3christopherj7yMy definition of manipulation: an attempt to bypass or bias a person's normal decision-making process. Attempting to counter an already present bias doesn't count. In the case where the sum of the facts clearly favor a specific decision, presenting all the facts doesn't count as bias. Manipulation says little about ethics, since people can be manipulated into doing things that are good for them, though it reflects poorly on the decision-making abilities of the one being manipulated and the honesty of the person doing the manipulating. It could both be argued that manipulation is always wrong, or that the intent of the manipulation matters more. My ethics say the destination is more important than the path, but that a path must be composed of a series of temporary destinations.
0TheOtherDave7yI'm not quite sure what you mean by "normal decision-making process," if countering an existing bias doesn't count as bypassing that process. What you seem to be referring to is some kind of idealized decision-making process that we hypothesize is what the person's decision-making process would be if they were somehow not subject to any cognitive biases... is that right?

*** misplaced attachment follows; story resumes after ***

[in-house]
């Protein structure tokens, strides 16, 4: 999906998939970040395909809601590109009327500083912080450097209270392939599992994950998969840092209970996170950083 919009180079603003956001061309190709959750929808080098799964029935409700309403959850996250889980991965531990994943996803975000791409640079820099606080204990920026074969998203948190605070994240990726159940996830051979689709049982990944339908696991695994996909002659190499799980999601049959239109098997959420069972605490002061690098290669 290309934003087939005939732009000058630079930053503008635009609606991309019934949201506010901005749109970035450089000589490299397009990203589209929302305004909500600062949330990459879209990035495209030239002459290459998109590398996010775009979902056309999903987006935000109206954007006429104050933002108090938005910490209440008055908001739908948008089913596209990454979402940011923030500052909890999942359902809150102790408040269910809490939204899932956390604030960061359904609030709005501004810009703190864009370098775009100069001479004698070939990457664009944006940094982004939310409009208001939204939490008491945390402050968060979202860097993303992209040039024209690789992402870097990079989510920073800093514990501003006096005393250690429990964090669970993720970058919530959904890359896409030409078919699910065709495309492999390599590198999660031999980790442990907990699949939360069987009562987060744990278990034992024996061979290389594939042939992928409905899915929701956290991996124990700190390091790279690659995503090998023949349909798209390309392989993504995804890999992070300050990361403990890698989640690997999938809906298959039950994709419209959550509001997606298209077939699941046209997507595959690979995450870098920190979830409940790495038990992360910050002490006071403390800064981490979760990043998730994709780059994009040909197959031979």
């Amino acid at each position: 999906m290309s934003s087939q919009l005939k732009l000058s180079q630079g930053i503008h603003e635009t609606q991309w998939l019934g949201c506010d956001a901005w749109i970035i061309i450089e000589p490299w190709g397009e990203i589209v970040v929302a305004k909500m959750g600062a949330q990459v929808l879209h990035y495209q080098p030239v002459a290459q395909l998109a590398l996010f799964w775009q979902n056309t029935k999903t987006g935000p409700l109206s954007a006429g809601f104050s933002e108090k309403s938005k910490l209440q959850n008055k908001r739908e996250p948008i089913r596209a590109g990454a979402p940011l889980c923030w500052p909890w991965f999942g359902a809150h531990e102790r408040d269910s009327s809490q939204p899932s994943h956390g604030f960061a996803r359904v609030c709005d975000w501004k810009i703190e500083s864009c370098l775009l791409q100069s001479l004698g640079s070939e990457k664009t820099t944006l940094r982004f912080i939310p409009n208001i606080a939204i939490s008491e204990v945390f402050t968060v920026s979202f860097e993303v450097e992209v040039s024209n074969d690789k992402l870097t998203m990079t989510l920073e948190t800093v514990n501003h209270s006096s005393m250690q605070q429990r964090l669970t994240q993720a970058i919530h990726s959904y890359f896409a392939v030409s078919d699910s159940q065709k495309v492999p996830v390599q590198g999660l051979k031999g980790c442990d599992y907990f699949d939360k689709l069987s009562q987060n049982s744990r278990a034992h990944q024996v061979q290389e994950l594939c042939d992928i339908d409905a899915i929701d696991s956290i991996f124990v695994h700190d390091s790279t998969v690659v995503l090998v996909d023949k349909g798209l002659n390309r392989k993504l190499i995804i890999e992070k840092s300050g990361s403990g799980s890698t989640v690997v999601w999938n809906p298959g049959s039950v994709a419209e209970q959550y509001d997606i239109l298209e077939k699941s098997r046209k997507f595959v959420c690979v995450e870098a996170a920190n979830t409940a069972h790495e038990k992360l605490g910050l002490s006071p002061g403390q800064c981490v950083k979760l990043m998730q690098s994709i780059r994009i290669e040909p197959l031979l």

0christopherj7yBy "bypassing" someone's normal decision-making process, I mean something such as massive misdirection and emotional tinkering, or verbal threats of some kind (I'll never talk to you again, I'll tell your secrets, etc), or something else such that it is ambiguous whether the victim can be credited with making the decision. By "biasing" someone's normal decision-making process, I mean minor emotional appeals or simply providing biased data, focused on all the good points of one option and/or the bad points of the other, or activating other biases such as by privileging a hypothesis. It's still clear that the subject made their own decision, by thinking about and weighing the facts, although due to your manipulation their decision is more suspect than it would otherwise. The reason I'm saying that it isn't manipulation to counter biases or provide facts even when the facts clearly favor a decision is that these don't feel like manipulation. Do these sound manipulative? "Don't use your lighter, this place is full of fumes" "When you're in jail for killing your cheating girlfriend, don't drop the soap" "You're so drunk you can barely stand. I'm not going to let you leave with that guy, because I know you will regret it later."